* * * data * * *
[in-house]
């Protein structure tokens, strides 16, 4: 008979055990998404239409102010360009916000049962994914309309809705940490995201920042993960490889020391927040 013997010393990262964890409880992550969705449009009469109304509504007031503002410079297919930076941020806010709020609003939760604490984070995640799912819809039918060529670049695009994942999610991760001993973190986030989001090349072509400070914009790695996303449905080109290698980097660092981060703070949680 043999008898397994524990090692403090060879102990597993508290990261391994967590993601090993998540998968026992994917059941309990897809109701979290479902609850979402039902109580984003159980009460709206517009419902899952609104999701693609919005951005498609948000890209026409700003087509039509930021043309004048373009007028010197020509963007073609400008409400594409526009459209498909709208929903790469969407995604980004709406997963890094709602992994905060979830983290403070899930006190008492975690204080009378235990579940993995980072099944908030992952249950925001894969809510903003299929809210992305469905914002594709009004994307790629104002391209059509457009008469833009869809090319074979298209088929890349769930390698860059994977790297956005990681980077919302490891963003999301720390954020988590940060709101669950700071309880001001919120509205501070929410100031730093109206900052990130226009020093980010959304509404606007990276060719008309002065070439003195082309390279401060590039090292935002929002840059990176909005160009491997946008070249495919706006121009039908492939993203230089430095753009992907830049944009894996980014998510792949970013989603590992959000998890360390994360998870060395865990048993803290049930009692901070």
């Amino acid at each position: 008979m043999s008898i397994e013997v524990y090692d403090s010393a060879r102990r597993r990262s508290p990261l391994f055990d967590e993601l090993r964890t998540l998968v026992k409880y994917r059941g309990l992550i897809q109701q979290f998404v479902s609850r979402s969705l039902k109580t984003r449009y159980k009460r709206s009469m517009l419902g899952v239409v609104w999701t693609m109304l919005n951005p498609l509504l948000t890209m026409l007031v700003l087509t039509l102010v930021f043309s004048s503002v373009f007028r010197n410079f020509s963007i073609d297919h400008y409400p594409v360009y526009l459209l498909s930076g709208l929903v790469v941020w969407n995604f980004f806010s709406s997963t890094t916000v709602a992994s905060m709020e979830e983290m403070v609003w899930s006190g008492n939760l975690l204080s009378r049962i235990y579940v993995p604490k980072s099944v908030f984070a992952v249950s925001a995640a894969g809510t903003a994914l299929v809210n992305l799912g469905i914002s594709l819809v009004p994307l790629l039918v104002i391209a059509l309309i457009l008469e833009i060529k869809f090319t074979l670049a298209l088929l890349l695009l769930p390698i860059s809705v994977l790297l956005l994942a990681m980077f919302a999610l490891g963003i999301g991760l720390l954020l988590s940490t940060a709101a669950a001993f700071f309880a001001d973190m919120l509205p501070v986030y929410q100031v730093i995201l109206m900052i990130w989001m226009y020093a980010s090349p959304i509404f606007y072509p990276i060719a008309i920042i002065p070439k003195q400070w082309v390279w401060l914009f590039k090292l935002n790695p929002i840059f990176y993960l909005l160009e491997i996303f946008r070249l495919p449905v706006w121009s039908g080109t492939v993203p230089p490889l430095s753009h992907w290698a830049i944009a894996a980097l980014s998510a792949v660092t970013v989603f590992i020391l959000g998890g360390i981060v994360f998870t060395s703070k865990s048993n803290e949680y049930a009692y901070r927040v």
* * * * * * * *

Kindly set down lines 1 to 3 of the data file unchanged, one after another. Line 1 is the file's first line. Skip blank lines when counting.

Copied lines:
[in-house]
């Protein structure tokens, strides 16, 4: 008979055990998404239409102010360009916000049962994914309309809705940490995201920042993960490889020391927040 013997010393990262964890409880992550969705449009009469109304509504007031503002410079297919930076941020806010709020609003939760604490984070995640799912819809039918060529670049695009994942999610991760001993973190986030989001090349072509400070914009790695996303449905080109290698980097660092981060703070949680 043999008898397994524990090692403090060879102990597993508290990261391994967590993601090993998540998968026992994917059941309990897809109701979290479902609850979402039902109580984003159980009460709206517009419902899952609104999701693609919005951005498609948000890209026409700003087509039509930021043309004048373009007028010197020509963007073609400008409400594409526009459209498909709208929903790469969407995604980004709406997963890094709602992994905060979830983290403070899930006190008492975690204080009378235990579940993995980072099944908030992952249950925001894969809510903003299929809210992305469905914002594709009004994307790629104002391209059509457009008469833009869809090319074979298209088929890349769930390698860059994977790297956005990681980077919302490891963003999301720390954020988590940060709101669950700071309880001001919120509205501070929410100031730093109206900052990130226009020093980010959304509404606007990276060719008309002065070439003195082309390279401060590039090292935002929002840059990176909005160009491997946008070249495919706006121009039908492939993203230089430095753009992907830049944009894996980014998510792949970013989603590992959000998890360390994360998870060395865990048993803290049930009692901070």
């Amino acid at each position: 008979m043999s008898i397994e013997v524990y090692d403090s010393a060879r102990r597993r990262s508290p990261l391994f055990d967590e993601l090993r964890t998540l998968v026992k409880y994917r059941g309990l992550i897809q109701q979290f998404v479902s609850r979402s969705l039902k109580t984003r449009y159980k009460r709206s009469m517009l419902g899952v239409v609104w999701t693609m109304l919005n951005p498609l509504l948000t890209m026409l007031v700003l087509t039509l102010v930021f043309s004048s503002v373009f007028r010197n410079f020509s963007i073609d297919h400008y409400p594409v360009y526009l459209l498909s930076g709208l929903v790469v941020w969407n995604f980004f806010s709406s997963t890094t916000v709602a992994s905060m709020e979830e983290m403070v609003w899930s006190g008492n939760l975690l204080s009378r049962i235990y579940v993995p604490k980072s099944v908030f984070a992952v249950s925001a995640a894969g809510t903003a994914l299929v809210n992305l799912g469905i914002s594709l819809v009004p994307l790629l039918v104002i391209a059509l309309i457009l008469e833009i060529k869809f090319t074979l670049a298209l088929l890349l695009l769930p390698i860059s809705v994977l790297l956005l994942a990681m980077f919302a999610l490891g963003i999301g991760l720390l954020l988590s940490t940060a709101a669950a001993f700071f309880a001001d973190m919120l509205p501070v986030y929410q100031v730093i995201l109206m900052i990130w989001m226009y020093a980010s090349p959304i509404f606007y072509p990276i060719a008309i920042i002065p070439k003195q400070w082309v390279w401060l914009f590039k090292l935002n790695p929002i840059f990176y993960l909005l160009e491997i996303f946008r070249l495919p449905v706006w121009s039908g080109t492939v993203p230089p490889l430095s753009h992907w290698a830049i944009a894996a980097l980014s998510a792949v660092t970013v989603f590992i020391l959000g998890g360390i981060v994360f998870t060395s703070k865990s048993n803290e949680y049930a009692y901070r927040v």